Students employ multimodalities in the forms of gifs, podcasts, visuals, Youtube videos, and word clouds in their blog posts to define and analyze their e-dentities. Instructors should Use an LMS or their own web spaces as community spaces for students to post links to their blogs.

Next Steps: Reflections on the Activity
At the next class meeting(s), students discuss and show their e-dentity blog posts then justify the rhetorical choices they made in their textual productions. They evaluate their invention, style, and the Elements of Multimodalities. The entire community provides feedback before, during, and after the presentations, engendering synthesis of the elements of rhetoric for everyone.  One key component of this assignment is its residence in the genre of public writing.  From brainstorming to production to re-production, students perform their compositions within their class community and also for a wider audience that exists outside of university walls.  In fact, many students receive blog comments from readers who come across the blogs through a Google or similar web search.

This assignment requires instructors to straddle a fine line between experimental learning and critical guidance towards digital rhetorical productions. In my experience I have found that authentic student engagement grows out of democratic writing and discussion opportunities.  Students are far more likely to engage in a composition course if they feel that they can exert their agency to affect writing and learning outcomes.  For us as instructors, our fundamental role is our ability to let go of our authority and break that substantive binary that separates teachers and students in learning spaces.  When we re-center ourselves around our class community we facilitate rhetorical growth for us and our students, helping them develop informed voices as they participate in multiple discourse communities.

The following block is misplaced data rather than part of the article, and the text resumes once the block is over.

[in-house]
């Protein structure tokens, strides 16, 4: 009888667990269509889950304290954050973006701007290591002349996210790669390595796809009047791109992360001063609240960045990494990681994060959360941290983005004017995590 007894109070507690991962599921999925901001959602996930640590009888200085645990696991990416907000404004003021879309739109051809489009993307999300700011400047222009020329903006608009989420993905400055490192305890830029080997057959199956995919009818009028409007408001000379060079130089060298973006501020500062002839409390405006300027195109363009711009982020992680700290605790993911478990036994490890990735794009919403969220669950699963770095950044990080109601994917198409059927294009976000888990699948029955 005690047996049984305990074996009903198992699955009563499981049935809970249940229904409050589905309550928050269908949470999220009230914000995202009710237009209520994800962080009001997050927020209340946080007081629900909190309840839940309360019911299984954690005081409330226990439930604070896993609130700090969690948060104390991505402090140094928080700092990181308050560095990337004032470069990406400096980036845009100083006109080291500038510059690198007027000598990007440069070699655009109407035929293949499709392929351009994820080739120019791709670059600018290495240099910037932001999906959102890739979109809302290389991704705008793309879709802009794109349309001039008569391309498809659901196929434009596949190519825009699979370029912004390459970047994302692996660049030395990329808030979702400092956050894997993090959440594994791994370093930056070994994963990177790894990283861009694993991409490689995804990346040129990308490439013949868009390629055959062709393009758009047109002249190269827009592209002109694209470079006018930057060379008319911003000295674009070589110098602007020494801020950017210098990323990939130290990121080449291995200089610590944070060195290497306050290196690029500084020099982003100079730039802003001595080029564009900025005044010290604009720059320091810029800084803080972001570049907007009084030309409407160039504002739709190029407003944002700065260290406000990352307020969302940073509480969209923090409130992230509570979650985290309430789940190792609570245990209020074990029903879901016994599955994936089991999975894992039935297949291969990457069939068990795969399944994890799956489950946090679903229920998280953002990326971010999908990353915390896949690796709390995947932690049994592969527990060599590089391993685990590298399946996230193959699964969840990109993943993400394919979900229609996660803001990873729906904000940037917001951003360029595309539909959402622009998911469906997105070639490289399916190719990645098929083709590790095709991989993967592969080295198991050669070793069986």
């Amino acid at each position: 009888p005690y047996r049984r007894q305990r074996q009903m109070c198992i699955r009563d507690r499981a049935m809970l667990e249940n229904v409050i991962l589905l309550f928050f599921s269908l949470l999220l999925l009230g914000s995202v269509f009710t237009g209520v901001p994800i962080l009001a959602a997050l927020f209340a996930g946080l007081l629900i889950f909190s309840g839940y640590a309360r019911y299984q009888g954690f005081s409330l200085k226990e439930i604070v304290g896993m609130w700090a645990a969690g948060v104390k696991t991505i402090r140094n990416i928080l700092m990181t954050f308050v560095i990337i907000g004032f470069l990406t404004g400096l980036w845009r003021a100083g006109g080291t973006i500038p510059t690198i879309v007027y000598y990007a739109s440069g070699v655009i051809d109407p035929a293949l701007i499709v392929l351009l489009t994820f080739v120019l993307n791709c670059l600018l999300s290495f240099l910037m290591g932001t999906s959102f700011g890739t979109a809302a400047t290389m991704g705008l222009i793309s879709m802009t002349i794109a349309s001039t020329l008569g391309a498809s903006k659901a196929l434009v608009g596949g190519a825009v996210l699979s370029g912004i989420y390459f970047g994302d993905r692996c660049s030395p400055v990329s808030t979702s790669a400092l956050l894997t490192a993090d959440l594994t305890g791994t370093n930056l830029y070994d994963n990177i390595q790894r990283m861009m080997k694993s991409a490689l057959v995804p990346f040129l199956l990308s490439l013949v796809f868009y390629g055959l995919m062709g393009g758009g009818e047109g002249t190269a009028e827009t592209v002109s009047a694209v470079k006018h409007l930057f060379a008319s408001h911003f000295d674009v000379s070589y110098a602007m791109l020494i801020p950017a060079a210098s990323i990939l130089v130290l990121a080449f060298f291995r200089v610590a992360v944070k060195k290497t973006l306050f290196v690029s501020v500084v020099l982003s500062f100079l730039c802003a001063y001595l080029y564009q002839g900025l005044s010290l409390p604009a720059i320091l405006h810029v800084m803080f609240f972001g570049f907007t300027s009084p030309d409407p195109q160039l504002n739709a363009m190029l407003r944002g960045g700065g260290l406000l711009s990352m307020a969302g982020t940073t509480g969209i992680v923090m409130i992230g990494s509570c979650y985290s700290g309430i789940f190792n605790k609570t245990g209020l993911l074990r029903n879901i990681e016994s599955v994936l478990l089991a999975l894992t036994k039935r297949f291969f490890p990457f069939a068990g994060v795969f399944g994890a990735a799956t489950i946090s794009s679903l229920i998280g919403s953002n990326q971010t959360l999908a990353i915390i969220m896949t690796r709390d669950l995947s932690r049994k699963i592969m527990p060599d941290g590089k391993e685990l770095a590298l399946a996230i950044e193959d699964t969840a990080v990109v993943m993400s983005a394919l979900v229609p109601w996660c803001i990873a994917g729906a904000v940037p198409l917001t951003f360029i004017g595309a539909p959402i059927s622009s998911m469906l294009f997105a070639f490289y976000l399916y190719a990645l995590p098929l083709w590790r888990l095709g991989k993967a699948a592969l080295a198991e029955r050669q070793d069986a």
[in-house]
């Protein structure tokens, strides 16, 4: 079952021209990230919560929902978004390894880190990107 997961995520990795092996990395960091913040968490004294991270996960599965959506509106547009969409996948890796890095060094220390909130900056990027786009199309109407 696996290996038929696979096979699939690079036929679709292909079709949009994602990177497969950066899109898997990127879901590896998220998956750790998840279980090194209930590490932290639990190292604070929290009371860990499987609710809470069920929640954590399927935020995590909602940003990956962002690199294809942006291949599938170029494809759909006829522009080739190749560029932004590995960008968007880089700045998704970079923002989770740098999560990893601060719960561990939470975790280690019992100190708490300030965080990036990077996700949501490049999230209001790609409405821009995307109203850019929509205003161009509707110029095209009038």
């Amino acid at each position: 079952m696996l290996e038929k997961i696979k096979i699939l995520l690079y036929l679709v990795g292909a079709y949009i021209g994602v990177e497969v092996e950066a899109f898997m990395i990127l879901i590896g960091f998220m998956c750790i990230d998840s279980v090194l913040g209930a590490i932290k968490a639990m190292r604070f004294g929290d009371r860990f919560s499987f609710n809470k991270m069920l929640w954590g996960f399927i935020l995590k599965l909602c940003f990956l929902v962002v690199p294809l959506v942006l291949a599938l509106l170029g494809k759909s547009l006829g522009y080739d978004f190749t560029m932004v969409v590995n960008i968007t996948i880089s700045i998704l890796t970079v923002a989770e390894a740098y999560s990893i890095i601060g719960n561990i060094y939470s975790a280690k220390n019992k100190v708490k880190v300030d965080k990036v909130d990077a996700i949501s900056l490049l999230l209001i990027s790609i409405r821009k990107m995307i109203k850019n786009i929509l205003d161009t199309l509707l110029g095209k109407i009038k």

Try this assignment and let me know what you think. Please view/use the project guidelines (edit as you need) and view student samples here: Student Blog Posts

Also, please leave me feedback at

Guest blogger Jeanne Law Bohannon is an Assistant Professor in the Digital Writing and Media Arts (DWMA) Department at Southern Polytechnic State University. She believes in creating democratic learning spaces, where students become accountable for their own growth though authentic engagement in class communities. Her research interests include evaluating digital literacies, critical pedagogies, and New Media theory; performing feminist rhetorical recoveries; and growing student scholars. Reach Jeanne at: and


Want to collaborate with Andrea on a Multimodal Monday assignment? Send ideas to for possible inclusion in a future post. 

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Categories: Activity Idea, Andrea Lunsford, Guest Bloggers, Multimodal Mondays, Teaching with Technology